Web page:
Last year I went into some detail about why existing research into the efficacy and safety of helmets for cycling does not come close to the standard of evidence that is normally required and which we would usually demand for a medical intervention (which is what they are). Basically an application to helmets of all those things that Ben Goldacre bangs on about. But I never added an easy to link to contents page when it was complete. So here it is.
Killer Cures: a very brief introduction to why it is so important to do proper thorough research on medical interventions.
So what’s the best evidence we have on bicycle helmets?: a brief review of the research that has been performed on helmet efficacy — how it was done, what it found, and what the limitations of the methods were.
Headline figures: putting the relative risk figures reported by research papers into context of absolute risk.
What is a bicyclist?: looking at one of the major flaws in existing research on helmet efficacy — ignoring the differences between transport, leisure and sport cycling.
Would a helmet help if hit by a car?: a brief diversion into one of the side-arguments, but an important one given that most transport and leisure cycling deaths and serious injuries involve a motor vehicle.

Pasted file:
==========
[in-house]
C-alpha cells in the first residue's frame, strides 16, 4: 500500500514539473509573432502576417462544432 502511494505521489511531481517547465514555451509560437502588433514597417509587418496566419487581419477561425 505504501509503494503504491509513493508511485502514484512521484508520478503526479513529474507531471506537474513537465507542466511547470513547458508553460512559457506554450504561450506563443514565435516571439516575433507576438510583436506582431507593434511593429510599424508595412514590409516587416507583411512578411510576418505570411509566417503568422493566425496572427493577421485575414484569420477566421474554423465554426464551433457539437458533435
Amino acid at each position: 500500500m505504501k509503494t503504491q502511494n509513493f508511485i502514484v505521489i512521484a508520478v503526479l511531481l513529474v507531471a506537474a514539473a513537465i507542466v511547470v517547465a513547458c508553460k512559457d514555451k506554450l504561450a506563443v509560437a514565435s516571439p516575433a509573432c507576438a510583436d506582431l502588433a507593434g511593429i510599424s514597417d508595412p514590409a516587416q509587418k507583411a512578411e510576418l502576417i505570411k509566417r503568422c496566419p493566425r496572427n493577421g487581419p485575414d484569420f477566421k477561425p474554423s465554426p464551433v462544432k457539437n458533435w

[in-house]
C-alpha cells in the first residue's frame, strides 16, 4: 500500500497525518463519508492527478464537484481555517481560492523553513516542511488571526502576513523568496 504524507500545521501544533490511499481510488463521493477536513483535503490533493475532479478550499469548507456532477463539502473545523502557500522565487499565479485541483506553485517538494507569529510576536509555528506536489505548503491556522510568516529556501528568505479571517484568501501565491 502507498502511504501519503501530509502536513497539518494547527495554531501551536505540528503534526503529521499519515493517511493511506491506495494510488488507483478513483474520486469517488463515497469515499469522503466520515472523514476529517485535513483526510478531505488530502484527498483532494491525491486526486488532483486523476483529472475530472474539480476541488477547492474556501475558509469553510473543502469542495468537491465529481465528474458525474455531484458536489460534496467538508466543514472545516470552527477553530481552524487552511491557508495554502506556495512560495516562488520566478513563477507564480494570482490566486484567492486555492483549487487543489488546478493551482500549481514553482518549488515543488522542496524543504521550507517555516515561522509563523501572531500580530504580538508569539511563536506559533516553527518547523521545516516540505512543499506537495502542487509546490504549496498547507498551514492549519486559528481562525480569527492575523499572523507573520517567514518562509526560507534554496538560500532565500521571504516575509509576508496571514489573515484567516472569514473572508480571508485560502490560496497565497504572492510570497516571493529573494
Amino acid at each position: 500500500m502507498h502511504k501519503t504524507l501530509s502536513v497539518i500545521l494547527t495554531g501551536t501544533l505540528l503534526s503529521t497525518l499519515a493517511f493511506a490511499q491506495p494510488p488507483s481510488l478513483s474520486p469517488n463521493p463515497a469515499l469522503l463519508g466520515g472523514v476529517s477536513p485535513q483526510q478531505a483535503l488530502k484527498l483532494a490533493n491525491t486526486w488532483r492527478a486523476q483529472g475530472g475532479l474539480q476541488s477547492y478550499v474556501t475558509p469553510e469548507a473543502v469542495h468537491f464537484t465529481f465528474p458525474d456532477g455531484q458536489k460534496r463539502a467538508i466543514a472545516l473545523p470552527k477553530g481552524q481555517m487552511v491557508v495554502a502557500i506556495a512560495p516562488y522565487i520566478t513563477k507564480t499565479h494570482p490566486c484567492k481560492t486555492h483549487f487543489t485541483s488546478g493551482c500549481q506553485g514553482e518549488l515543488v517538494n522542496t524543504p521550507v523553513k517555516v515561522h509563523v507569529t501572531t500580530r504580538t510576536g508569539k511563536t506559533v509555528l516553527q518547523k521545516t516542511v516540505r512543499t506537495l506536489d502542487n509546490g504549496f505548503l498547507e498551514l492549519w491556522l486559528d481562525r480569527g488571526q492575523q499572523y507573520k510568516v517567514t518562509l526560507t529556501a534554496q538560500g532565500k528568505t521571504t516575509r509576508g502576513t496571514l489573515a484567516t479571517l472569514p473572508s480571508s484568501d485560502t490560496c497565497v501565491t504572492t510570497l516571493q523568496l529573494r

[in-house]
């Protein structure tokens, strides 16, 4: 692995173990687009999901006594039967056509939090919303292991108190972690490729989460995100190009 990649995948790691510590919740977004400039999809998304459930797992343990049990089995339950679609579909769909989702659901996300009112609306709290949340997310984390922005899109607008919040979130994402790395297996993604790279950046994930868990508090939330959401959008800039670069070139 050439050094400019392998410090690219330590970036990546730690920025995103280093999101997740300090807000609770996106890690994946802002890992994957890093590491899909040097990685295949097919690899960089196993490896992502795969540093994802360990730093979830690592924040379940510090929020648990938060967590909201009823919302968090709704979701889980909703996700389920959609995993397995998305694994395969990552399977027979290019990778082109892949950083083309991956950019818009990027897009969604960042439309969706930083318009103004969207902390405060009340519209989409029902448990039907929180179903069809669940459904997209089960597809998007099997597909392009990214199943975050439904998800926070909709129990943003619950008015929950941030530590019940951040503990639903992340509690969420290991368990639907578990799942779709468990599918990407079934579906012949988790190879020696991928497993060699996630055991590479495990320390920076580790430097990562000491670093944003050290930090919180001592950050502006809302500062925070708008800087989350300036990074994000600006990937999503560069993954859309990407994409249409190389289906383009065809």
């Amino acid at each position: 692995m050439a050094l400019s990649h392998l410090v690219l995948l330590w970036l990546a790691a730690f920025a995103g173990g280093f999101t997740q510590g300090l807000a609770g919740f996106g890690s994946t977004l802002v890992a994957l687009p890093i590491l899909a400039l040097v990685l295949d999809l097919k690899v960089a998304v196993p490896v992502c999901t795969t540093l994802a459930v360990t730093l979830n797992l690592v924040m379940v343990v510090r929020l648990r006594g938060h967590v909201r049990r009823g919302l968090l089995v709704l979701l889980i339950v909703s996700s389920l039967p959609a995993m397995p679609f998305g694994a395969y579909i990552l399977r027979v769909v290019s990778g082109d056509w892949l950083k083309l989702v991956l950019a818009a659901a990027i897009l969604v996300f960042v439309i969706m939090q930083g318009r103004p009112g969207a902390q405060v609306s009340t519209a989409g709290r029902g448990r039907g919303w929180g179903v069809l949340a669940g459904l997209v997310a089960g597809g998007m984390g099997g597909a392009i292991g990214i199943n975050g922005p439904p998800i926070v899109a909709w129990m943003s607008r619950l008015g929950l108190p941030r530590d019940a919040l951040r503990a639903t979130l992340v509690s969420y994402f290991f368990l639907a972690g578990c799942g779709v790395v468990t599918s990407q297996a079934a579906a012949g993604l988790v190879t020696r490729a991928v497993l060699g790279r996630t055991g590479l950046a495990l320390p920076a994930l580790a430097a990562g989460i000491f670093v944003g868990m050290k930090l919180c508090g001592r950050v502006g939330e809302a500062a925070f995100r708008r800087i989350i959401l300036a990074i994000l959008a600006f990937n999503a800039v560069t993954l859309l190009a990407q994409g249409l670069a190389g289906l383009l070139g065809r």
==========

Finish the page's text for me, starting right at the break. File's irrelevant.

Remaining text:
Risk compensation and bicycle helmets: why it’s important to test for potential side-effects of interventions, some of the proposed side-effects, and why the research in this area also has too many limitations.
The BMA, the BMJ, and bicycle helmet policy: introducing the BMA’s position on helmets. Just one of several organisations with a dodgy position, but one that I think is particularly important/interesting.
How did the BMA get bicycle helmets so wrong?: a sort of conclusion piece, reiterating the importance of doing proper research on both the efficacy and the side-effects of medical interventions, and how an organisation which should know better managed to abandon this principle in favour of anecdotes for helmets.
Followed by some frivolous posts: